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JVC DLA-X95R Performance 1

Posted on June 21, 2013 by Art Feierman

JVC rates the DLA-X95R projector as a 1200 lumen projector. As expected it isn't as bright as JVC's "entry level projector, the X35 (aka RS46, which is sitting here, already calibrated, and our next review. Mike's highest measurement was 827 lumens, in Animation mode, with zoom at full wide angle. (757 lumens at mid-point).  Stage mode, which I used when I wanted the brightest good looking picture, was a tad better than Animation but only 9 lumens less bright. The next few screens will deal with pre-calibration information, including photos of how some of the modes look. Further down you'll find the post calibration information including the measured brightness for D65 and "brightest" mode. First are the lumen measurements for each of the preset and user modes. Also included was the measured color temp for white, for each mode.

JVC DLA-X95R Lumen Output and Color Temp at 100 IRE (mid zoom):
Cinema 550 @ 6764 Essentially all the User modes, and several of the others, are the same, but for some variations in which color temp is selected.
Film 514 @ 5933
Natural 685 @ 6921
Stage 748 @ 8273
Animation 757 @ 8904
3D 748 @ 8300
THX 676 @ 6979
User 685 @ 6866

Note, Stage definitely looks a good bit brighter, (with color temp at 7000K , and more so at it's default 7500K), which Mike's measured numbers don't seem to reflect, since he shows only about a 100 lumen difference.

Here are samples of the DLA-X95 projector in different modes: THX, then cali Brightest: Stage, and User 1 (calibrated).  These could have been a little less exposed, but it does give you a look into the differences in brightness, (and a bit of color too.)


Regarding Stage mode, the cooler color temp adds to the feeling of "whiter whites" due to more blue, and makes the overall image seem brighter.

Last year, and the year before we showed how JVC's Detail Enhancement and dynamic sharpness performed.  Check out the JVC RS45 review if you are curious.  This year we're focusing on e-shift2 instead.  (on the first page under Special Features, and image quality pages).

JVC X95R Effect of zoom on lumen output (Animation mode):
Zoom out: 827
Mid-zoom: 757
Zoom in: 633

Changing the position of your projector, relative to the screen, so that your zoom lens is at full wide angle (projector as close as it can get to the screen) buys you almost exactly 10% more brightness than at mid-point on the zoom (the projector about another 5 feet further back from a 100" diagonal screen). Even going all the way from wide angle to maximum distance back - telephoto, results in a drop of only about 25%.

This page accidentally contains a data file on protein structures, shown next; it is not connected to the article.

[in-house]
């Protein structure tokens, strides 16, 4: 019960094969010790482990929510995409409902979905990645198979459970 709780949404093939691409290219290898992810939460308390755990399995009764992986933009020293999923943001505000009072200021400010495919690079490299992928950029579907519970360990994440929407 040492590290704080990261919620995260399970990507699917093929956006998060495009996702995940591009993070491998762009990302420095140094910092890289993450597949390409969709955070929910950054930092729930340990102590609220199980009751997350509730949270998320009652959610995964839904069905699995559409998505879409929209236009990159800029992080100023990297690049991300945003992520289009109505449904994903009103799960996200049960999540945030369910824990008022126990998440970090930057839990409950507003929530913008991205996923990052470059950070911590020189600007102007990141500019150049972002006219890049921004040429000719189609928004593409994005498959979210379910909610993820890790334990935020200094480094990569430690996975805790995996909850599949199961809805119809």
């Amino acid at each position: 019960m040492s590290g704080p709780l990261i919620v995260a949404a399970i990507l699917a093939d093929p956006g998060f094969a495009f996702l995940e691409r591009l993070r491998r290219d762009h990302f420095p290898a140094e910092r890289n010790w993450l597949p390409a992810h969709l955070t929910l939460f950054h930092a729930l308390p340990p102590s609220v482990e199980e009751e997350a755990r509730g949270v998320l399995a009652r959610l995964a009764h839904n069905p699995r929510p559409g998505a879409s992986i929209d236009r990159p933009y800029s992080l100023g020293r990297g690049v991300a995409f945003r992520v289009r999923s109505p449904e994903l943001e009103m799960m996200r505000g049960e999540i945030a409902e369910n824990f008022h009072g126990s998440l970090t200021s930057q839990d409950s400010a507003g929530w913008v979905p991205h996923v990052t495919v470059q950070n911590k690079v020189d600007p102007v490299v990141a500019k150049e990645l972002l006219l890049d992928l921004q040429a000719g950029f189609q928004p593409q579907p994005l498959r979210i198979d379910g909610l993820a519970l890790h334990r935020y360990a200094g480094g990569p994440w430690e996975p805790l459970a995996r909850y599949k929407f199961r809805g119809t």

That is truly excellent for a 2:1 zoom. Many projectors with that much zoom range see a drop of up to 40% not 25%, and on the lower end of the home theater projector spectrum, the Panasonic PT-AR100U ($1199) drops just about 50%! That's a real plus, if you want to mount in the back of your room, such as on a high shelf.

FYI:  JVC refers to full brightness as High, and their "eco-mode" as Normal brightess.

Color Temp over IRE Range, (Pre calibration): Cinema
30 IRE 6383
50 IRE 6618
80 IRE 6668
100 IRE 6764

That's pretty good to start, although a tendency to more red in the lower brightness areas.

JVC DLA-X95R Brightness in eco-mode:

We measured 351lumens @ 7066 with Cinema mode, that compares to Cinema mode producing 550 lumens in High lamp.

That makes the projector about 37% less bright in Normal mode, or you could say that High lamp mode is almost 60% brighter.  Normal ("eco") is dramatically quieter than Normal, but the question is, will you have enough lumens. the 658 calibrated lumens at full power would therefore be about 420 lumens.  Of course that's still plenty for a 100" or slightly larger screen for 2D viewing.

Effect of Lens Aperture setting on the JVC's Brightness: Animation mode
0 (maximum opening) 757
-7  (half  open) 520
-15 (minimum opening) 219

If you don't need all the brightness, please note that the more you close down the iris of this JVC, the better the contrast. Blacks will get even blacker, both by virtue of the smaller iris opening, and also because of the reduced overall brightness. Of course, the idea is not to starve yourself of brightness, for a very minor improvement in blacks.

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